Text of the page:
The Midwest is the second largest region of the United States, encompassing North and South Dakota, Minnesota, Wisconsin, Michigan, Nebraska, Iowa, Illinois, Indiana, Ohio, Kansas, and Missouri. According to the Red Cross, residents of the Midwest are most susceptible to tornadoes, earthquakes, and wildfires.
As is the case with all weather emergencies, you’ll want to begin gathering supplies to create an emergency preparedness kit. Keep essentials on hand year round like water, non-perishable foods, and a first-aid kit. If you are in a drought-prone region, stock up on extra water when possible. Weather emergencies also always come with the risk of a power outage. Think about the last time you lost power, and decide if your household could benefit from a backup battery power source. The HomePower ONE is compatible with a wide range of household appliances, like the refrigerator and lighting, and can charge your electronic devices to keep you in communication with family and the community.
Here are some more tips to help you prepare for each type of weather event that can hit your area.
Educate yourself on how your county or community warns residents about tornadoes. Most tornado-prone areas utilize a siren system for both tornado watches and warnings. A tornado watch is issued when weather conditions favor the formation of a tornado, like during a severe thunderstorm. During a tornado watch you should pay special attention to local news stations and be prepared to take shelter at a moment’s notice. A tornado warning is issued when a tornado funnel has actually been sighted or indicated by weather radar. In this case, you need to immediately take shelter.
Since tornadoes are so commonly accompanied by thunderstorms, begin to pay close attention to changing weather conditions during a storm. A severe thunderstorm watch means a severe thunderstorm is possible in your area, while a warning means one is currently occurring.
Lightning strikes and rumbling thunder may often start well before rain hits your area, oftentimes 30 minutes. You may also experience winds of up to 50 miles per hour, flash flooding, hail, and tornadoes. Find out if your area has an emergency alert system that will let you know when a storm is coming and weather conditions being reported nearby. The most common cause of injury during a storm is someone ignoring or never hearing the weather alerts. If a storm is coming, clear hazards from your yard and find safe shelter.
Assess the structural soundness of your home and consider making improvements sooner rather than later. Similarly, identify any objects inside your home that could become a hazard, like heavy bookshelves or glass objects, and secure them. Next, evaluate which room of your house would be safest to shelter in, or the safest part of each room of your home. The safest area of your home would be away from glass, hanging objects, heavy cabinets, and other large furniture. A room without ceiling light fixtures like chandeliers and exposed shelving is also safest. Contrary to popular belief, do not stand in doorways. If driving, pull over and set your emergency parking brake.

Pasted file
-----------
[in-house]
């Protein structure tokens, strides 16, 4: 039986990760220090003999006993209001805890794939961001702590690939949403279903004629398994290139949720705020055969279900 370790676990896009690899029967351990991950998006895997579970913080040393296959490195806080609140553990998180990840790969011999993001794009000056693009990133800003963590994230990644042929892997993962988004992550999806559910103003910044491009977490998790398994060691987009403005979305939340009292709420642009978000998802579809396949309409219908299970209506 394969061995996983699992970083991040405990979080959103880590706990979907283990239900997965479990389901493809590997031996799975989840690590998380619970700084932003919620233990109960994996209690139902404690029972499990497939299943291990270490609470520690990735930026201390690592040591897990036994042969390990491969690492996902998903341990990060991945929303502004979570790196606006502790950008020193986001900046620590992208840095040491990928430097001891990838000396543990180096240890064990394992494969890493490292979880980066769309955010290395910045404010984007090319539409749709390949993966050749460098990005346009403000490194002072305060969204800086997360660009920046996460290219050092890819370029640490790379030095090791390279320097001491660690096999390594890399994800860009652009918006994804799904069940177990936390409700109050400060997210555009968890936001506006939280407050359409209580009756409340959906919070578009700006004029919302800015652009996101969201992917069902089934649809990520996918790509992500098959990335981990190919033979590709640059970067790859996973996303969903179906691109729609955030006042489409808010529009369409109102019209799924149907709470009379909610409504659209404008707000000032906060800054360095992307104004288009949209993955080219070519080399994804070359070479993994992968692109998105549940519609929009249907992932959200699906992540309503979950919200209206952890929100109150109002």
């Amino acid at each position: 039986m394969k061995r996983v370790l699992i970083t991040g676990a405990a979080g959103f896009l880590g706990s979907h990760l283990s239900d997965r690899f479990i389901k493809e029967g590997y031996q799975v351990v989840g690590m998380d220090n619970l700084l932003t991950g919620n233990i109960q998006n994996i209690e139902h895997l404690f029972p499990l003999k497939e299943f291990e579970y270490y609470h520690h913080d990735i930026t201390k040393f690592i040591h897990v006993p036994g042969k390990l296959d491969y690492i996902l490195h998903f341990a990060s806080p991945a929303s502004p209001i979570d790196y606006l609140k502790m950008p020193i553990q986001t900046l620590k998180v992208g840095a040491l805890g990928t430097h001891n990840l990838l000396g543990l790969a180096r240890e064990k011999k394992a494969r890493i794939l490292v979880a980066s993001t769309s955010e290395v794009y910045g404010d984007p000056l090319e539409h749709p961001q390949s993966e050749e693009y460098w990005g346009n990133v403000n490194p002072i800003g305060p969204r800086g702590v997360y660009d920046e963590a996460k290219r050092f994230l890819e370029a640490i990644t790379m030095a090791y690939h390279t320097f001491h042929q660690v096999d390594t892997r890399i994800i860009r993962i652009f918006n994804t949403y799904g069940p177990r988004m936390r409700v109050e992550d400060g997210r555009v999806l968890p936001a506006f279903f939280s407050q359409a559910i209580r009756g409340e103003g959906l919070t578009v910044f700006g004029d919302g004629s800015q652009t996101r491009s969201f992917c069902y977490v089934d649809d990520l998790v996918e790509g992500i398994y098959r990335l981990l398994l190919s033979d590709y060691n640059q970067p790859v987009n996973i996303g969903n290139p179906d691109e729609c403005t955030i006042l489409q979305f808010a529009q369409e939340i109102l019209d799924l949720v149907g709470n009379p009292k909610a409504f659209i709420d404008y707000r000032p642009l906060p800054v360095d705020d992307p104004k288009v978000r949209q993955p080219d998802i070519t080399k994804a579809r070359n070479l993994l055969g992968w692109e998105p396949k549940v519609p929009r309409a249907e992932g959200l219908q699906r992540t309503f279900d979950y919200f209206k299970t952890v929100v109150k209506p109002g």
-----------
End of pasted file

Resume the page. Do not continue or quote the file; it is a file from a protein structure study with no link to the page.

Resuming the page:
Consider using fire-resistant materials wherever possible in your home. Be sure to have an outdoor water source with a hose that can reach any area of your property, in the case you need to prevent or put out flames. Within at least 30 feet of your home, remove any debris or combustible materials like dead branches or fallen leaves. Make sure your roof and gutters are clean and branches are not hanging over the roof or chimney. Since wildfires are so unpredictable, learn and practice all your evacuation zones.
You can do your part in preventing the long-term effects of a drought in your community. Evaluate the plumbing in your home for potential leaks. Check the backs of cabinets for signs of mold or mildew and monitor your monthly water bill for signs of gradual increase, which can mean an unnoticed leak. Don’t let a dripping faucet go unfixed, even if you aren’t bothered by its presence. One drop of water per second from a leaking faucet wastes 2700 gallons of water every year.
Educating yourself on the types of weather events that hit the Midwest can prevent you from feeling overwhelmed when the time comes that you are facing one. Begin preparing an emergency supply kit, identify potential hazards in or around your home, and learn evacuation routes and places of shelter. Practice all safety plans with your whole household so you’re all prepared, no matter when you’re affected. Since power outages are common with these types of weather events, consider purchasing an emergency generator like the HomePower ONE or SolarPower ONE.
About Generark: Generark is the most reliable source of emergency backup power for your home and community. From the HomePower ONE power station providing portable access to electricity, to the SolarPower ONE as a source for recharging, never be disconnected from what matters most to you. Learn more about how Generark and its industry-leading 5-year limited warranty can bring protection and security to your family on our website. Never face a power outage alone with a backup battery generator and solar panel from Generark.